My pay on this sale and work at 35% commission would be a little less than $500. My pay on this exact sale at 25% commission is $350. That’s a huge difference! At 35% commission on net revenue, you are looking to earn around $150/syringe on filer and around $2/Botox unit. At 25% commission on net revenue, you are looking to earn around $100/syringe and $1.60/unit.
There is huge negotiating power in 25% to 35% commission structures, especially when you are seeing 10 patients a day or more on a full time basis!
5. Ask for annual revenue reports from your office manager.
This year, I produced around $800K for one practice and a little over $100K for another practice.
Annual revenue is a huge negotiating point. Most midlevel providers have on average $400K/year in revenue.
If you are a top producer, you can use this to your benefit. In addition, it allows you to set new goals for the next year! Sky’s the limit, right?!
6. Understand your setting.
My first job in aesthetics was in a medspa and I was offered a salary position for full time work. Being that it was my first gig, I was thrilled with the salary quote.
However, once I started to learn the costs of products, the monthly lease costs for space, my average hourly pay vs revenue generation, my wheels starting spinning. This is when nurses start thinking outside the box and wonder if they can afford to open their own practice.
For me, at this point in my career, I could completely start my own practice. I have thought about it, but for me, my family and my professional goals, I am very content working under the umbrella of a plastic surgery office. If I have a problem, I have two plastic surgeons who are there to support me. I have a support staff of receptionists, consultants, social media experts and fellow nurses at my disposal.
At the end of the day, even though I do have managerial responsibilities, the ship doesn’t belong to me and I am okay with that. However, you may not be okay with this work arrangement.
You have to decide what your long term goals are for your career and personal life.
7. Professional development, don’t be afraid to ask.
It’s customary for midlevel providers to have the benefit of national conference attendance. My physician told me that if I achieve the certification, specifically within plastic surgery “certified plastic surgical nurse” or “certified aesthetic nurse specialist” he would then pay for my yearly attendance to the conference. He has kept his word! In addition, he pays for my membership to two professional organizations, The Am. Society of Plastic Surgical Nurse and the Tennessee Society of Laser Medicine and Surgery. I value these memberships and conferences to be around $2500 annually.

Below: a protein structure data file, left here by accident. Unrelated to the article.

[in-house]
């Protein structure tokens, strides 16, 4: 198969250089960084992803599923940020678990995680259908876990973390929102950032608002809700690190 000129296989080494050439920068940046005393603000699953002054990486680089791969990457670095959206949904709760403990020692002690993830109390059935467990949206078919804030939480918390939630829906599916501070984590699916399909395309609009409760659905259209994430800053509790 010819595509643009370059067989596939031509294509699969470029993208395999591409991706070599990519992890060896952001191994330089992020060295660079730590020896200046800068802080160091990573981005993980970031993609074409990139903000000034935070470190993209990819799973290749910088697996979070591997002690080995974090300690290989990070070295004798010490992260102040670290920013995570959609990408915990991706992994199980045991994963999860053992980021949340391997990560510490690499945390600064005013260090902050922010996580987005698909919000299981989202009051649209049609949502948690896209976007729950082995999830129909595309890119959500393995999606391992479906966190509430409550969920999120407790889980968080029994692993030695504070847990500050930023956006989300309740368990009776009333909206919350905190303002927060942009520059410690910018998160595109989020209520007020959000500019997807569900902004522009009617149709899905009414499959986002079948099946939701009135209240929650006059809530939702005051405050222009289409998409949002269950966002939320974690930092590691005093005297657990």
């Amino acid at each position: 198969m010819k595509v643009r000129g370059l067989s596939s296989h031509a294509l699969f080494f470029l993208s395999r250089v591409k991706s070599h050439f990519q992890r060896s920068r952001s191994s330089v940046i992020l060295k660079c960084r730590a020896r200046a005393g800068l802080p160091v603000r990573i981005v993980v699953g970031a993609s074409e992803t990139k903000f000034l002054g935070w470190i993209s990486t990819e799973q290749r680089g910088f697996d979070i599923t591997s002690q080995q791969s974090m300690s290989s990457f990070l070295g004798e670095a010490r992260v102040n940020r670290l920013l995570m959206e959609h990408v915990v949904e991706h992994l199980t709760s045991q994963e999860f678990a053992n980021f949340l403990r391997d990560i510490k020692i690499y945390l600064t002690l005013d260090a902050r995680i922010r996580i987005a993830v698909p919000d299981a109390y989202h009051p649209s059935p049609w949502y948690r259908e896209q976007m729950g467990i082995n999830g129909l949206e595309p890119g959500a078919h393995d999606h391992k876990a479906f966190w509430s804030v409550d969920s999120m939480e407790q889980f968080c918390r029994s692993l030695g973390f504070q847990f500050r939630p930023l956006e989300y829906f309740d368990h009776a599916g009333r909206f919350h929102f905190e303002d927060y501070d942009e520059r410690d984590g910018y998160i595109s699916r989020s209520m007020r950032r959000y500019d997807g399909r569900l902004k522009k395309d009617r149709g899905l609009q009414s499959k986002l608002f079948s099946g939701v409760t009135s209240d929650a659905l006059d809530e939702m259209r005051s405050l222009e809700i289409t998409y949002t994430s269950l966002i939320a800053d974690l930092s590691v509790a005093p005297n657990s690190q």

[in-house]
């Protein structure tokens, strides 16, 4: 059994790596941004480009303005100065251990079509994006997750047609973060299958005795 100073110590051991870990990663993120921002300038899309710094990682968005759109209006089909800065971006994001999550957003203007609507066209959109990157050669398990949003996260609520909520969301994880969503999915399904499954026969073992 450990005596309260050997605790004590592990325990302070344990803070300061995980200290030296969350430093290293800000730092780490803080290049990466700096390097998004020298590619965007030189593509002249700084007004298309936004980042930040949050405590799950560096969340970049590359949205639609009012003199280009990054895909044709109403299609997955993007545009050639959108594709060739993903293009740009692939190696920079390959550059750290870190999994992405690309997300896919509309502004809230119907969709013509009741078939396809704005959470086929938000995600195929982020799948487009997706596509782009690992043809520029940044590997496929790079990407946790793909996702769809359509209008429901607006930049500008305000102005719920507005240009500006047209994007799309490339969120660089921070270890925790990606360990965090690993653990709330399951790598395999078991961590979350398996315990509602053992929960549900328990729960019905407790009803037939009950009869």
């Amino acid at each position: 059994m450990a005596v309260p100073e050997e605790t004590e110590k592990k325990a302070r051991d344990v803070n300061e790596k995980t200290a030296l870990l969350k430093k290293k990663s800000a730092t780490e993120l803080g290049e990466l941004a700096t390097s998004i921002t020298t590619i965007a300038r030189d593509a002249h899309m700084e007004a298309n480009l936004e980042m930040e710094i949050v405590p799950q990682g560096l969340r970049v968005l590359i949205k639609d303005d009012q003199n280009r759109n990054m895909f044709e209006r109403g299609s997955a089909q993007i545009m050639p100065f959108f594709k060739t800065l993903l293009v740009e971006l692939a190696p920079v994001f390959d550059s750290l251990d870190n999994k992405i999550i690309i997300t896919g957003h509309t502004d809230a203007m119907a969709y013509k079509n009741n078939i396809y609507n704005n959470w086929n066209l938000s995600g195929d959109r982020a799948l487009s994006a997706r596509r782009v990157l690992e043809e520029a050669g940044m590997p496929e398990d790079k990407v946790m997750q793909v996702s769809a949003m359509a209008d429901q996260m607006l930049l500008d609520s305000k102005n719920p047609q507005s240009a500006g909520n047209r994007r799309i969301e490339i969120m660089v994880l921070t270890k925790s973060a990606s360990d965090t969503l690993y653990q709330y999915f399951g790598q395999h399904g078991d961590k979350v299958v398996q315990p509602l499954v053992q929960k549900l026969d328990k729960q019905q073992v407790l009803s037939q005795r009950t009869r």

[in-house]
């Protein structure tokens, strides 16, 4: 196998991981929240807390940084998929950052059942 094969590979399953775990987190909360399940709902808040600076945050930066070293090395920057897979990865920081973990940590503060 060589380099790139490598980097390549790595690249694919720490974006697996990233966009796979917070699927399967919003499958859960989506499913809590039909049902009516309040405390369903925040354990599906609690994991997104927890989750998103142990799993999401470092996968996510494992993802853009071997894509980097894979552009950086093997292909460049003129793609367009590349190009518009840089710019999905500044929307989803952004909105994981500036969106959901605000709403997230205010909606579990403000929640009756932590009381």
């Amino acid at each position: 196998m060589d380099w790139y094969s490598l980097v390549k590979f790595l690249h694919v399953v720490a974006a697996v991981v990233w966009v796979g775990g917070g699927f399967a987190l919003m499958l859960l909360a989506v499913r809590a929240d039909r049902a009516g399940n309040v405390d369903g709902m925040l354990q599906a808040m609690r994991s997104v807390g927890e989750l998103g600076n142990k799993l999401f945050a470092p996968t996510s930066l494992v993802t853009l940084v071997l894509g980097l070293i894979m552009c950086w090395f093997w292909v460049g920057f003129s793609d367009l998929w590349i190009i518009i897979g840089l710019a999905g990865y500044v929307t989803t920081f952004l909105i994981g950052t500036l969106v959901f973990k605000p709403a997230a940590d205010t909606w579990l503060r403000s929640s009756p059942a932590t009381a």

8. Be confident yet humble.
If you are a new cosmetic nurse without a true skill set or patient base, you may have to accept an hourly wage of $30-$50 per hour with 10% commission on products. However, if you are seasoned, trained and come to the table with a well developed patient base and profit generating potential, you need to be confident that you are valuable to that practice. Ask your reps where you stand among others like you in your town or region.
9. Ask for annual performance reviews.
As the non-surgical director at my practice, I strive to provide honest and encouraging performance reviews for my employees on an ongoing basis. You want to be the employee who isn’t “okay” with working at your current level, you want to soar above and beyond your goals!
When you set goals for yourself, personally and professionally, your negotiating power just exploded!
10. Be fair to yourself and your practice.
Sometimes, I get a little sick to my stomach realizing the profit I bring into the practice but not into my own pocket. I mean, really nauseous, the kind that makes me rush for the Zofran OD! However, after I take that Zofran, I realize that I am happy with my earnings, with my practice and I love working for the physician. Is it the right business decision, I often wonder if I am choosing the right path?
It takes some soul searching to know what you really want out of life, your day and your time. For me personally, I absolutely love what I do.
I love teaching, I love injecting, I love being creative, but I hate the little bitty things like social security tax, payroll, paying bills, laser malfunction etc. Yes, I could hire that out but again, at the end of the day, I don’t worry about those tasks, who is doing them or if they are being done correctly.
At the end of my day, I go home to my family and take on the tasks of mom and wife, which, let’s be honest, requires a WHOLE new set of negotiating skills!